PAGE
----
An essay about the colonist propaganda in my childhood nostalgia, originally written for feminist magazine LOVER.Continue reading “Nullifying the Native”
For feminist magazine Lover, this “museummuis” (my nickname) wrote a review of “What a Genderful World!”, the latest exhibition in the Amsterdam Tropenmuseum, as well as an interview with its curator, the inspiring scholar Wonu Veys.Continue reading “A review of What a Genderful World!”
Maybe some of you already recognized her in the Japanese looking character I use in my budo drawings? If not, I would like to introduce you to my childhood heroine: Yoko Tsuno. This post was originally written for GeekGirlAuthority.Continue reading “Why I Fell in Love With Yoko Tsuno and You Should Too”
A personal exploration into the Toxic Ableism of Inspiration Porn, originally written for feminist magazine Lover.Continue reading “‘You are so inspiring, I mean, for an autist!’”
In answer to my feminist friends, I researched three inspiring Warrior Queens: Hua Mulan (4th to 6th century AD), Æthelflæd (c. 870-918), and Lakshmibai (1828-1858). An abridged version of this post was also published here, in the “Representation Matters” category of Geek Girl Authority.Continue reading “Three Warrior Queens”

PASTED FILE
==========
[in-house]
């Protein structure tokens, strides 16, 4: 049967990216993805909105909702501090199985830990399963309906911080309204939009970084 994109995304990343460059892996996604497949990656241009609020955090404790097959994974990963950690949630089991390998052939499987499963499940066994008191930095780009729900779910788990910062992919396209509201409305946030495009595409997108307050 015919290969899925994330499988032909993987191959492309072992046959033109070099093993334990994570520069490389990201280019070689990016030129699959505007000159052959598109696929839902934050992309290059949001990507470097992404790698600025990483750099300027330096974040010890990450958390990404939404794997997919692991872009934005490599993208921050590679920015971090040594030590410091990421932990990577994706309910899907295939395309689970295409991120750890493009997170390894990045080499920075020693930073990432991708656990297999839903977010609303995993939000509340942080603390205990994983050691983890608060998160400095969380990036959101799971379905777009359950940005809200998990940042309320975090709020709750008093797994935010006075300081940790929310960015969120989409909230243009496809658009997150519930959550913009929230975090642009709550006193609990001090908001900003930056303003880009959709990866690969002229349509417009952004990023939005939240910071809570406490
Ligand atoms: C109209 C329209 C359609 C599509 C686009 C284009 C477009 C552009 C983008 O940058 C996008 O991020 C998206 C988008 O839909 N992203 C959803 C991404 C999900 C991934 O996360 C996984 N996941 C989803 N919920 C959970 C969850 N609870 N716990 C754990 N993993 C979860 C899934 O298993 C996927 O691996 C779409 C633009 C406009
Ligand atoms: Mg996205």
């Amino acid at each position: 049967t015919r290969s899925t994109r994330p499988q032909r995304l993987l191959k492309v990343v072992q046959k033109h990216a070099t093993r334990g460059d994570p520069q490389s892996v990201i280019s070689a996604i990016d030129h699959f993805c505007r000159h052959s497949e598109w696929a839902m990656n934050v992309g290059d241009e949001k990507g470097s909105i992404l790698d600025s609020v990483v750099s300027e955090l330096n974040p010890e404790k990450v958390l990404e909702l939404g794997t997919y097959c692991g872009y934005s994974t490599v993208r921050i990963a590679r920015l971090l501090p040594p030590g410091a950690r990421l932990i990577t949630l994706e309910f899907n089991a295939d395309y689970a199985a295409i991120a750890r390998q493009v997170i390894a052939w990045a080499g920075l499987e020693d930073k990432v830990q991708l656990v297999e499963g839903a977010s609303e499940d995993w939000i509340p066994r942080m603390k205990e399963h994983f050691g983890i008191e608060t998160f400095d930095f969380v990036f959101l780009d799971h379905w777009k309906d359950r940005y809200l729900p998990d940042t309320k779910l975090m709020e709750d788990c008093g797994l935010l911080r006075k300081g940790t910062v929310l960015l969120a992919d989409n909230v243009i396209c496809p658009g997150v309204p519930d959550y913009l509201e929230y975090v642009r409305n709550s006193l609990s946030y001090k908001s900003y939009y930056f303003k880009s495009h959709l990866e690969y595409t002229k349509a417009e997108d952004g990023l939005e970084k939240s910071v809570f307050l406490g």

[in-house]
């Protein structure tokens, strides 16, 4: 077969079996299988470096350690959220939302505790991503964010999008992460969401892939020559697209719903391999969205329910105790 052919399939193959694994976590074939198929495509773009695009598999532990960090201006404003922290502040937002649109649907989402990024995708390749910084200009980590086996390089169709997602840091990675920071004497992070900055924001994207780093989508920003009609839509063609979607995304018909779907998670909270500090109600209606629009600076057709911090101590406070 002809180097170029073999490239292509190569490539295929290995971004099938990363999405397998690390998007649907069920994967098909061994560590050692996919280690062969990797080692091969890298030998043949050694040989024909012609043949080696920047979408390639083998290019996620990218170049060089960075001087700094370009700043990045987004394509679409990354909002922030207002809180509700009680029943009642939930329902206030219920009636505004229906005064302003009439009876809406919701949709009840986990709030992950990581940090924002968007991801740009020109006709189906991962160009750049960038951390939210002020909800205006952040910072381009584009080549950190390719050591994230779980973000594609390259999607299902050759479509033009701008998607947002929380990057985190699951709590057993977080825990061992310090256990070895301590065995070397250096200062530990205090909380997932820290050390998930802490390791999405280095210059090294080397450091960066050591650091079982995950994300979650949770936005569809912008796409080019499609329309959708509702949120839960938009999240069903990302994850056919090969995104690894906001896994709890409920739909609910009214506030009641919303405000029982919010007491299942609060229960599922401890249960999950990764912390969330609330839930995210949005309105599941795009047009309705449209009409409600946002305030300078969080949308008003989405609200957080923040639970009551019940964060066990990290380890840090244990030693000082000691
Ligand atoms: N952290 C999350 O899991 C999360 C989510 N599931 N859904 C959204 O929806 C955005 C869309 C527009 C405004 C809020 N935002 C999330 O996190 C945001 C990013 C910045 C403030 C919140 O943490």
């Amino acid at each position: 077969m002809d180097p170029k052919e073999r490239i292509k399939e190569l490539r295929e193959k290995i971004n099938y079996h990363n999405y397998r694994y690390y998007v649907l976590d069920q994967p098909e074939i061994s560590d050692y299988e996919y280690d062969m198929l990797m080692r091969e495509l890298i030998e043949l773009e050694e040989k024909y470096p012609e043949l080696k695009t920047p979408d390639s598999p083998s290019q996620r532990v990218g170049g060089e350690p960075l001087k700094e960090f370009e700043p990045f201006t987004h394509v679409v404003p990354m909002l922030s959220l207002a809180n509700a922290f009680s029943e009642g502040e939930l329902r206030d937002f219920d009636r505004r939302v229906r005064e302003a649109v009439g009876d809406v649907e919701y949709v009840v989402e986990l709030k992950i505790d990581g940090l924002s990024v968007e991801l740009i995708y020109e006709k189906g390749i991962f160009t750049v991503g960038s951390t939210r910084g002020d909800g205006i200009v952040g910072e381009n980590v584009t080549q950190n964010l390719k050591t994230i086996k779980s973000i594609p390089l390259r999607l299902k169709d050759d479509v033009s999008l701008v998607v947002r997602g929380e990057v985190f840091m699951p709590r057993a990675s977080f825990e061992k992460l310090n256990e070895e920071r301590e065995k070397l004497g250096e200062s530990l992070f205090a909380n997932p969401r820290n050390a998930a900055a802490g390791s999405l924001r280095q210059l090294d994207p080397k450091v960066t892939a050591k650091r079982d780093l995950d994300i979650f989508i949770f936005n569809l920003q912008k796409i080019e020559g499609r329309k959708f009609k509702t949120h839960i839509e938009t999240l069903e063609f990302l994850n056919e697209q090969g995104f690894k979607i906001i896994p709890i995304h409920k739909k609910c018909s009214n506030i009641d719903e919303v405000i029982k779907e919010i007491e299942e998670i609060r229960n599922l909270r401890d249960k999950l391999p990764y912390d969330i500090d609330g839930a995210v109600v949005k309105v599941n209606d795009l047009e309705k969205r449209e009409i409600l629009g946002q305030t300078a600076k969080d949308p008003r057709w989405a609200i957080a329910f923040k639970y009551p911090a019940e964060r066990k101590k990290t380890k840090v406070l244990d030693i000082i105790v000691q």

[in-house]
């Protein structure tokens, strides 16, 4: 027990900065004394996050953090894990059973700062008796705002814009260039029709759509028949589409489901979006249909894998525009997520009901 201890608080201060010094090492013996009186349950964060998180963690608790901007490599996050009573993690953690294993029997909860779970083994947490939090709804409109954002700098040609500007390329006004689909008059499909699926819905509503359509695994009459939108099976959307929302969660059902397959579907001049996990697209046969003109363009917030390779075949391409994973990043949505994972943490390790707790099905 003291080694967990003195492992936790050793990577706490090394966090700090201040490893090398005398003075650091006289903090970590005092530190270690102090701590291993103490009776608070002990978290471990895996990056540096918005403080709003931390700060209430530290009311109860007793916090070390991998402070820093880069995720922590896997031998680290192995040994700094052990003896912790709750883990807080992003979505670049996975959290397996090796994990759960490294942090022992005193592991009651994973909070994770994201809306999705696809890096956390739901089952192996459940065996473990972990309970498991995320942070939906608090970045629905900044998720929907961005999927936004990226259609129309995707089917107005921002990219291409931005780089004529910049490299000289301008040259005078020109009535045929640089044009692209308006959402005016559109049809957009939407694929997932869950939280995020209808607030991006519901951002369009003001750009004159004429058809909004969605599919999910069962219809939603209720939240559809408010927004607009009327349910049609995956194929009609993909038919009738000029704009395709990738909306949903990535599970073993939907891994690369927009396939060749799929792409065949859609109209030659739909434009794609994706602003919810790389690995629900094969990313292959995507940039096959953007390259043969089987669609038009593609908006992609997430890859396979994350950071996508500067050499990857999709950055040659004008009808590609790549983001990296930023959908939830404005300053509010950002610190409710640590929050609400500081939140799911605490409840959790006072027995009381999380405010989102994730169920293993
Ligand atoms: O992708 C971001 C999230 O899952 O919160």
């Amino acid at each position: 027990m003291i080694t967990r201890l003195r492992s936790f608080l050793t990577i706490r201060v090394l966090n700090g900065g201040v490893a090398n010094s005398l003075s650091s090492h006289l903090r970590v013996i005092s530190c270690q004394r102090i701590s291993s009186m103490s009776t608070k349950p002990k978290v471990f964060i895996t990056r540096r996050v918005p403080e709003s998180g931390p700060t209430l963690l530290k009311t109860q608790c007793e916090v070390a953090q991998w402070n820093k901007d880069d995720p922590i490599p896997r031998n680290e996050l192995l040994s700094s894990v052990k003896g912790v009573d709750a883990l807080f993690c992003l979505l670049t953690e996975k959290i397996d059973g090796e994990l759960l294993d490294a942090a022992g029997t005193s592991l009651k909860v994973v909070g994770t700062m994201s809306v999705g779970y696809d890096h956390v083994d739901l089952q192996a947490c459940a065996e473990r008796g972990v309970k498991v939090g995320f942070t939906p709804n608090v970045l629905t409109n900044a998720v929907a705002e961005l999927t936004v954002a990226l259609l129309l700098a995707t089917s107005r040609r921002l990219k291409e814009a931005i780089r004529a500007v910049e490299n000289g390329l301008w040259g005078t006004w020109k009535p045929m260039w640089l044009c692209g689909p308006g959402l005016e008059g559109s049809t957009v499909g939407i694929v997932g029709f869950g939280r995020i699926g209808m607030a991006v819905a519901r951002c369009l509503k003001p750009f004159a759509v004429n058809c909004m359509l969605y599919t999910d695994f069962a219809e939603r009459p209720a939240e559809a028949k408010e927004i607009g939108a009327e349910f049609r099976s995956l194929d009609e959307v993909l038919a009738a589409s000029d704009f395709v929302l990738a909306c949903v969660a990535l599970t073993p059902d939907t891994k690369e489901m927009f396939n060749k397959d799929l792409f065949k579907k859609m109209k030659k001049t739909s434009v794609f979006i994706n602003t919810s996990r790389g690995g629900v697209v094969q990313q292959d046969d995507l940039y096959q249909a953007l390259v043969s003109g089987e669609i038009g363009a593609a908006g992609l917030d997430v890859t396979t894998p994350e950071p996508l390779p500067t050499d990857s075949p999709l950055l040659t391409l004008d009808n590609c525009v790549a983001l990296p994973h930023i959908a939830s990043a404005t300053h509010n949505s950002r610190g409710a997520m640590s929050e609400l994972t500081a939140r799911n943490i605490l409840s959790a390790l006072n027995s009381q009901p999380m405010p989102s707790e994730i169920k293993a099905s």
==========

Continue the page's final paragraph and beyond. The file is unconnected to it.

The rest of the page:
Last week, I got a nice brooche – or fibula, if you like – from the British Library. It is an enamel pin of an old fashioned typewriter, the kind of machine that’s also featured in the sidebar of this weblog. I like typewriters a lot, but not just because of my love for writing, my fascination for retro technologies, the funny scenes in the movie The Secretary and the memory of playing Leroy Anderson’s 1953 piece with our youth orchestra. No – for me, the typewriter is also a symbol of the emancipation of the writing and publishing woman.
Last week, I re-read one of the books I loved when I was a teenager: The Scarlet Letter (click on the title to read it online for free). This blogpost explores how this 1850 novel illustrates that love can actively resist patriarchal and neoliberal structures.